Environment
Politics

Pace of Thaidene Nëné regulatory progress criticized

Last modified: October 26, 2020 at 2:06pm


A Yellowknife MLA says regulatory progress “seems to have come to a halt” when it comes to the territorial government’s portion of a protected area on the East Arm of Great Slave Lake. 

Kevin O’Reilly, who represents the Yellowknife electoral district of Frame Lake, said a range of regulatory measures designed to formalize and protect the area had still to be created.

Thaidene Nëné – meaning land of the ancestors in Denesǫłine Yati – encompasses 26,376 square kilometres jointly protected by Indigenous, territorial, and federal governments. It was established in August 2019  following decades of negotiations and planning. 

Advertisement.

The Northwest Territories is responsible for protecting a 9,105 sq km section, as well as establishing a 3,120 sq km wildlife conservation area.

O’Reilly said the territory has not yet formalized the establishment of these two areas by creating regulations under the territory’s Protected Areas Act and Wildlife Act. The territory also hasn’t established management boards, created a management plan, or designated long-term funding, he said in the legislature last week. 

“This government has devoted minimal resources to the management of protected areas and there is a huge gap between public commitments and political will. We need a new approach,” he said.

By contrast, O’Reilly said, the federal government had been “going great guns” in providing for its section of Thaidene Nëné, hiring staff and creating a sport fishing system with Parks Canada. Ottawa signed a final agreement regarding its national park reserve with the Yellowknives Dene First Nation in September.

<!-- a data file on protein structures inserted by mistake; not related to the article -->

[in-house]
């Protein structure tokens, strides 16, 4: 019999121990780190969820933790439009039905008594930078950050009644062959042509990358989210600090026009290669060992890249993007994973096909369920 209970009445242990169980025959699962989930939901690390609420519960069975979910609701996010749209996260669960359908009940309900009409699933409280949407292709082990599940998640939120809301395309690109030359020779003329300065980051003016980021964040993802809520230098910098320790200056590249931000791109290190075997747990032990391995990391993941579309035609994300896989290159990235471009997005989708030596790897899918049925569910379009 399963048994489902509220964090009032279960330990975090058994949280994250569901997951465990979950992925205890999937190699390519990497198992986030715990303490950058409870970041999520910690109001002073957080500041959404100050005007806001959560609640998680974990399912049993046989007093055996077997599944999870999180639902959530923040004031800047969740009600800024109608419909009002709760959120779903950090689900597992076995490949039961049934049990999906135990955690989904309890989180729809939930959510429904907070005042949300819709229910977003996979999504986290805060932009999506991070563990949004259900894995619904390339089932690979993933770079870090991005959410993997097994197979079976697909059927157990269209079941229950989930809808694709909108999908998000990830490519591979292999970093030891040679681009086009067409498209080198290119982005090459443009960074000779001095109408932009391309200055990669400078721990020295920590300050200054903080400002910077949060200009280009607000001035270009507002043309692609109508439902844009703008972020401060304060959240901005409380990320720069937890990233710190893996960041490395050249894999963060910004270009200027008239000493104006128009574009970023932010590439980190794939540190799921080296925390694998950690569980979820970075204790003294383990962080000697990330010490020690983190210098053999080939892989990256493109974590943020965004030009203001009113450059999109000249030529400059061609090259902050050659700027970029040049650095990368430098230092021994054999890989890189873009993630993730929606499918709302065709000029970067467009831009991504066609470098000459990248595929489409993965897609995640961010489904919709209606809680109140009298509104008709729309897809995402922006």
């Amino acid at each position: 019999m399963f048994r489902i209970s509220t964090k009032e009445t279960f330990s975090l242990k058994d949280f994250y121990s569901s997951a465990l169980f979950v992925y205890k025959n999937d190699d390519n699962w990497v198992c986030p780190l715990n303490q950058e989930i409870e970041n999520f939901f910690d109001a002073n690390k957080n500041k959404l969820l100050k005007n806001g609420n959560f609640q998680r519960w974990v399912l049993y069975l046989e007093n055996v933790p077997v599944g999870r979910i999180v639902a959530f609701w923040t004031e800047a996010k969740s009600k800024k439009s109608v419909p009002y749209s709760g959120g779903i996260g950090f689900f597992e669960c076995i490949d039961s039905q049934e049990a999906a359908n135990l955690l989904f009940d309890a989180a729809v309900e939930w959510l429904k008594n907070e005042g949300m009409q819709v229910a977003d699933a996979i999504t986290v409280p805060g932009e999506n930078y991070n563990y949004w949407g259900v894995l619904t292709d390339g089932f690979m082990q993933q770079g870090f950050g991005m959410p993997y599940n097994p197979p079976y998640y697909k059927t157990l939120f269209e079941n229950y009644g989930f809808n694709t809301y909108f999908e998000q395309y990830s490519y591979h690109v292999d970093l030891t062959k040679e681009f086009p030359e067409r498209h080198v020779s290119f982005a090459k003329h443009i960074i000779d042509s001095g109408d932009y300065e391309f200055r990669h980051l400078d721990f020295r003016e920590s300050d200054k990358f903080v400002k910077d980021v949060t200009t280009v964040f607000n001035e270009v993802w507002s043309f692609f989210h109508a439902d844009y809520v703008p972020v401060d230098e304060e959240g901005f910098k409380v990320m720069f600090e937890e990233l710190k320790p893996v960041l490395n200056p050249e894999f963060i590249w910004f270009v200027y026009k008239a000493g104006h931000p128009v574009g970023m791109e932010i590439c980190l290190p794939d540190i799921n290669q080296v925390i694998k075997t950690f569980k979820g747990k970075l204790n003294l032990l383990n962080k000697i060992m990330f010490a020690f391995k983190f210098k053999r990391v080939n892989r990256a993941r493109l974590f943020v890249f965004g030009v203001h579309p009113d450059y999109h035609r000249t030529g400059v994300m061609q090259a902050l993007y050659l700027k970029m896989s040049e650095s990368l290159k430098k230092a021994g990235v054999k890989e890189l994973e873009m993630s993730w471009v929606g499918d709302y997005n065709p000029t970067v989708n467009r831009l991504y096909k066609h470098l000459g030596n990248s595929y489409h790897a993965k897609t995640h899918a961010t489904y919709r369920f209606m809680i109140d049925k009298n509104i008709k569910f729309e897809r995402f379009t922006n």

“These are all welcome events,” O’Reilly said. 

Advertisement.

In response, territorial lands and environment minister Shane Thompson said he expected territorial regulations to be complete by the end of 2021.

Thompson said members were being appointed to an operational management board and regional management board. “We’re in the process and it’s getting close,” he said.

O’Reilly told Thompson: “Getting close counts in horseshoes but not in this assembly.”

The MLA further criticized the territory’s protected areas public registry, saying there was a “real scarcity of information.” 

“This public registry was meant to be a single-window access point for information, to ensure transparency and accountability around protected areas,” O’Reilly said. “A framework needs to be developed quickly, especially once management boards are established, as virtually all of their documentation is meant to be public.”

Shane Thompson, the NWT’s lands and environment minister, in the Legislative Assembly on October 22, 2020.

Thompson said work to improve the registry is slated to begin in January 2021. He expects the new version will be available next summer.

“We just need to do it right,” he said of updating the registry.

“We do have the money available to get the job done. It’s just going to take some time, and we need to have the patience to do it.”

Advertisement.